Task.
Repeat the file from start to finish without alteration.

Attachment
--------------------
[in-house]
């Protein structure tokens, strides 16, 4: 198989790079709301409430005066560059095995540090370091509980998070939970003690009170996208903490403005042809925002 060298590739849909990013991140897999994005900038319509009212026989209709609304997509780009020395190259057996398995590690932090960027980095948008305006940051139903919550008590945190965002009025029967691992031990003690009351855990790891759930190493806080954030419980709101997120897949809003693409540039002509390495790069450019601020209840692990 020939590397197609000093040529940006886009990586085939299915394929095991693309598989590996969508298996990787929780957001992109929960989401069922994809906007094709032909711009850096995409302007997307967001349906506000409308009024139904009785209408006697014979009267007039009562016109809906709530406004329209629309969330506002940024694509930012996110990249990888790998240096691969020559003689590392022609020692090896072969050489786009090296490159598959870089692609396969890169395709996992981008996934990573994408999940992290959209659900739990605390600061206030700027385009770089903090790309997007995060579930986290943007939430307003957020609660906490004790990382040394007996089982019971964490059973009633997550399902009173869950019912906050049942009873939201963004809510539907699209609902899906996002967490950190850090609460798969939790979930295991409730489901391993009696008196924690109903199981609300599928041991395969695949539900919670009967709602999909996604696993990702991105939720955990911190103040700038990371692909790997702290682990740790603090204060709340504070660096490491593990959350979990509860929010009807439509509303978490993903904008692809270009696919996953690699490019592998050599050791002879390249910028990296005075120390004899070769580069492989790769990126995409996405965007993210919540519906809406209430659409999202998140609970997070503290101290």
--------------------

[in-house]
């Protein structure tokens, strides 16, 4: 198989790079709301409430005066560059095995540090370091509980998070939970003690009170996208903490403005042809925002 060298590739849909990013991140897999994005900038319509009212026989209709609304997509780009020395190259057996398995590690932090960027980095948008305006940051139903919550008590945190965002009025029967691992031990003690009351855990790891759930190493806080954030419980709101997120897949809003693409540039002509390495790069450019601020209840692990 020939590397197609000093040529940006886009990586085939299915394929095991693309598989590996969508298996990787929780957001992109929960989401069922994809906007094709032909711009850096995409302007997307967001349906506000409308009024139904009785209408006697014979009267007039009562016109809906709530406004329209629309969330506002940024694509930012996110990249990888790998240096691969020559003689590392022609020692090896072969050489786009090296490159598959870089692609396969890169395709996992981008996934990573994408999940992290959209659900739990605390600061206030700027385009770089903090790309997007995060579930986290943007939430307003957020609660906490004790990382040394007996089982019971964490059973009633997550399902009173869950019912906050049942009873939201963004809510539907699209609902899906996002967490950190850090609460798969939790979930295991409730489901391993009696008196924690109903199981609300599928041991395969695949539900919670009967709602999909996604696993990702991105939720955990911190103040700038990371692909790997702290682990740790603090204060709340504070660096490491593990959350979990509860929010009807439509509303978490993903904008692809270009696919996953690699490019592998050599050791002879390249910028990296005075120390004899070769580069492989790769990126995409996405965007993210919540519906809406209430659409999202998140609970997070503290101290």